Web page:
Miami Airport Reopens, but Planes Remain Grounded

Miami International Airport reopened Tuesday, despite having sustained some damage from Hurricane Wilma. There were no in- or outbound flights, but the reopening offered hope of a return to normalcy for those who making a living at the airport.

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STEVE INSKEEP, host:

We're going next to south Florida, where life is starting to return to normal. Of course, in Florida for the last couple of years, normal often means that people are busy cleaning up after yet another hurricane. Yesterday people lined up outside hardware stores. They were buying supplies to patch up the damage from Hurricane Wilma. NPR's Luke Burbank reports on some other signs of life.

LUKE BURBANK reporting:

Yesterday afternoon, Miami International Airport was essentially a microcosm of the city. It was damaged by Hurricane Wilma, but determined to reopen as quickly as possible. So even before crews could fully fix the leaky roofs and blown-over fences, officials declared the terminal open.

(Soundbite of telephone ringing)

Mr. ANGELO VALDIVIA (Owner, Angelo's Hairport(ph)): Angelo's Hairport, Angelo speaking.

BURBANK: And Angelo Valdivia(ph), owner of Angelo's Hairport--a cleverly named salon--was ready.

Have you guys had business today?

Mr. VALDIVIA: Yes, steady, which is the best thing.

BURBANK: There were no actual flights coming in or out, so the halls of the airport were eerily quiet. The loudest sounds were the piped-in music and recorded safety announcements. But as with many other days, Valdivia was keeping busy giving cuts to some of his regulars, mostly airport employees. He didn't expect the memory of Wilma to last long.

Mr. VALDIVIA: In fact, it just feel like it's back to normal. It always does, yes. It will very soon.

BURBANK: But not everyone was feeling as relaxed about the whole thing. Ian Smith(ph), a baggage handler, had come all the way to work just to charge his cell phone and call his mother to tell her he was OK.

Mr. IAN SMITH (Baggage Handler): Right outside the apartment where I stayed for the storm, there were three houseboats. All three of them sank, one of them completely, and there was a man on board and they were just able to rescue him. So for him it was life-threatening. For me it was--just scared the heck out of me.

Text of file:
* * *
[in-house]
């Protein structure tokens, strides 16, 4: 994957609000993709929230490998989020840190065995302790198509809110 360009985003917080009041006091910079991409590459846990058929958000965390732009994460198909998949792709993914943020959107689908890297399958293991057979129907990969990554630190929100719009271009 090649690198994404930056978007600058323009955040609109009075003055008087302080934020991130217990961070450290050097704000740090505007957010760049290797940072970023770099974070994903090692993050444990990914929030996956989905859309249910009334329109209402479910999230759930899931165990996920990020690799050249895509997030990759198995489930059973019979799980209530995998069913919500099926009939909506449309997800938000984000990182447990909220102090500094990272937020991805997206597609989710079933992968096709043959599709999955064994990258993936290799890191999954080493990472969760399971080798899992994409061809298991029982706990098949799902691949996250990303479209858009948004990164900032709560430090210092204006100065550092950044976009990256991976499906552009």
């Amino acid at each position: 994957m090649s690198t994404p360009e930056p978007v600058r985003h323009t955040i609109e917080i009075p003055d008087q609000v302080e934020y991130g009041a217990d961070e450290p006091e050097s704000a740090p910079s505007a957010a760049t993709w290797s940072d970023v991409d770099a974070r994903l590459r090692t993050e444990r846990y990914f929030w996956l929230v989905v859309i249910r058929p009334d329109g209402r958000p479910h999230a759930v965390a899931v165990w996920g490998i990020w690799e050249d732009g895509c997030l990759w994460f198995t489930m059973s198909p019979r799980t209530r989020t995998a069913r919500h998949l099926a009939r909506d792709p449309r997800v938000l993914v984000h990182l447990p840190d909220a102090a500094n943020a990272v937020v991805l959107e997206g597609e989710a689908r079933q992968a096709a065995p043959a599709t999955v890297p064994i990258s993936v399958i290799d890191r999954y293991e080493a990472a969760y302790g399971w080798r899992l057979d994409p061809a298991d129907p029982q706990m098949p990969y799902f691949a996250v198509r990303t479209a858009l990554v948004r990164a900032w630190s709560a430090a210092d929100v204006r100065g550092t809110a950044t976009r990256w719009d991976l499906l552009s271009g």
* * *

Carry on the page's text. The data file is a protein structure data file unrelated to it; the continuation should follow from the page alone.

BURBANK: And there was good reason to be scared. The storm caused an estimated $10 billion in damage when it roared through Florida. Floodwaters are only now starting to recede in Key West. Mountains of debris are yet to be dealt with and curfews and mandatory water-boiling are still in effect in some areas. Crews have been working around the clock to get the lights back on, but there are still some three million people without power, according to David Paulison, FEMA's acting director.

Mr. DAVID PAULISON (Acting Director, FEMA): Florida Power & Light has said that they will have 50 percent of the people back on line within seven days, and within three weeks should have 95 percent of their customers back with power, so that's a long time for some people.

BURBANK: And even so, at places like Miami International Airport, there were small signs of normal life returning.

Ms. THERESA JO SIMI (Bahamasair): Yes, ma'am, how may I help you, ma'am?

Unidentified Woman: Are there any flights going out to Nassau anytime soon?

Ms. SIMI: Tomorrow we are hoping to have a flight at 3:25. That will be our first flight of the day, and that flight number is UP-228(ph).

BURBANK: Theresa Jo Simi(ph), a smiling middle-aged woman with red highlights in her hair, was sitting at the Bahamasair check-in desk. She was one of the only ticket agents in sight, and she couldn't offer any flights until the next day. But just her presence behind the counter seemed to reassure people.

Ms. SIMI: I would say we were fortunate we didn't incur, you know, greater damage. We are thankful, and we are open tomorrow for service. Thank you.

BURBANK: By early evening, Miami International welcomed its first arrival since Hurricane Wilma, a Brazilian Airlines flight from Sao Paulo. Throughout the night, more flights came and went as the airport, like so many people in the state, continued to pick up the pieces.

Luke Burbank, NPR News, Miami.

INSKEEP: You're listening to MORNING EDITION from NPR News.

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